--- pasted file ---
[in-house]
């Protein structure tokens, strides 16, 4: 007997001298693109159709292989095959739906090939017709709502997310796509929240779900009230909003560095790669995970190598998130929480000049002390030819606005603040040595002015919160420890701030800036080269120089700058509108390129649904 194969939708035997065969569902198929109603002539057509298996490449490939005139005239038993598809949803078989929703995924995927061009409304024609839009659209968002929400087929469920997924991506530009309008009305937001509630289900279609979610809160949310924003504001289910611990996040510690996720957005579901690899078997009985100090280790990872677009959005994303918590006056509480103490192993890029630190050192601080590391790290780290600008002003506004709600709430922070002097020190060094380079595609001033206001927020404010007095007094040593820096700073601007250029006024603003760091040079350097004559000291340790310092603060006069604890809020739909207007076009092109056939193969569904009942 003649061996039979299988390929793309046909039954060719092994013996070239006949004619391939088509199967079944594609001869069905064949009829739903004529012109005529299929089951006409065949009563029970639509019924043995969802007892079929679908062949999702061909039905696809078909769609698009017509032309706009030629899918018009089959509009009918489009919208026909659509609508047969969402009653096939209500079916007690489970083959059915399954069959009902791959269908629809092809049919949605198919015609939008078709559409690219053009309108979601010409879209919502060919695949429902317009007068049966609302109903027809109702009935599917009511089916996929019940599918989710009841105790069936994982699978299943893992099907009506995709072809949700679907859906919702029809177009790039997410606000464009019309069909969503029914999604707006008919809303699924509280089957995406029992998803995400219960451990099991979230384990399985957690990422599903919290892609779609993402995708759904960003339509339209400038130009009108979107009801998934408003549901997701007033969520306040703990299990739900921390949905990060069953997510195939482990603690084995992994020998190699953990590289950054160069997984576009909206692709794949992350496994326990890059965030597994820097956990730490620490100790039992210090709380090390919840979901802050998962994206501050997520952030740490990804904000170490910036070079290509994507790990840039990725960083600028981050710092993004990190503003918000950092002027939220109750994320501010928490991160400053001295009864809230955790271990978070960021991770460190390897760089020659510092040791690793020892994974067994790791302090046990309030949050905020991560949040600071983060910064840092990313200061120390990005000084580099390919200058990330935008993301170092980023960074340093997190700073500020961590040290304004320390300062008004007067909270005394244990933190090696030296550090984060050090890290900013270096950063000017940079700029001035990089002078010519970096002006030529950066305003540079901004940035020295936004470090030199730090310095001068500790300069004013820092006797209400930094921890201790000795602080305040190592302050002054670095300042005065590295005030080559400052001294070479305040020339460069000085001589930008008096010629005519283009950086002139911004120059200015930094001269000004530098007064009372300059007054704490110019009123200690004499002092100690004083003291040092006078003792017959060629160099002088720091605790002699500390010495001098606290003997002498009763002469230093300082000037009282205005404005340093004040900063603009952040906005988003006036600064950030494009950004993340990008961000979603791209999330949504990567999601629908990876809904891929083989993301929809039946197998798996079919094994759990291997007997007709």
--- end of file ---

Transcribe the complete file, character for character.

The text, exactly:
[in-house]
């Protein structure tokens, strides 16, 4: 007997001298693109159709292989095959739906090939017709709502997310796509929240779900009230909003560095790669995970190598998130929480000049002390030819606005603040040595002015919160420890701030800036080269120089700058509108390129649904 194969939708035997065969569902198929109603002539057509298996490449490939005139005239038993598809949803078989929703995924995927061009409304024609839009659209968002929400087929469920997924991506530009309008009305937001509630289900279609979610809160949310924003504001289910611990996040510690996720957005579901690899078997009985100090280790990872677009959005994303918590006056509480103490192993890029630190050192601080590391790290780290600008002003506004709600709430922070002097020190060094380079595609001033206001927020404010007095007094040593820096700073601007250029006024603003760091040079350097004559000291340790310092603060006069604890809020739909207007076009092109056939193969569904009942 003649061996039979299988390929793309046909039954060719092994013996070239006949004619391939088509199967079944594609001869069905064949009829739903004529012109005529299929089951006409065949009563029970639509019924043995969802007892079929679908062949999702061909039905696809078909769609698009017509032309706009030629899918018009089959509009009918489009919208026909659509609508047969969402009653096939209500079916007690489970083959059915399954069959009902791959269908629809092809049919949605198919015609939008078709559409690219053009309108979601010409879209919502060919695949429902317009007068049966609302109903027809109702009935599917009511089916996929019940599918989710009841105790069936994982699978299943893992099907009506995709072809949700679907859906919702029809177009790039997410606000464009019309069909969503029914999604707006008919809303699924509280089957995406029992998803995400219960451990099991979230384990399985957690990422599903919290892609779609993402995708759904960003339509339209400038130009009108979107009801998934408003549901997701007033969520306040703990299990739900921390949905990060069953997510195939482990603690084995992994020998190699953990590289950054160069997984576009909206692709794949992350496994326990890059965030597994820097956990730490620490100790039992210090709380090390919840979901802050998962994206501050997520952030740490990804904000170490910036070079290509994507790990840039990725960083600028981050710092993004990190503003918000950092002027939220109750994320501010928490991160400053001295009864809230955790271990978070960021991770460190390897760089020659510092040791690793020892994974067994790791302090046990309030949050905020991560949040600071983060910064840092990313200061120390990005000084580099390919200058990330935008993301170092980023960074340093997190700073500020961590040290304004320390300062008004007067909270005394244990933190090696030296550090984060050090890290900013270096950063000017940079700029001035990089002078010519970096002006030529950066305003540079901004940035020295936004470090030199730090310095001068500790300069004013820092006797209400930094921890201790000795602080305040190592302050002054670095300042005065590295005030080559400052001294070479305040020339460069000085001589930008008096010629005519283009950086002139911004120059200015930094001269000004530098007064009372300059007054704490110019009123200690004499002092100690004083003291040092006078003792017959060629160099002088720091605790002699500390010495001098606290003997002498009763002469230093300082000037009282205005404005340093004040900063603009952040906005988003006036600064950030494009950004993340990008961000979603791209999330949504990567999601629908990876809904891929083989993301929809039946197998798996079919094994759990291997007997007709």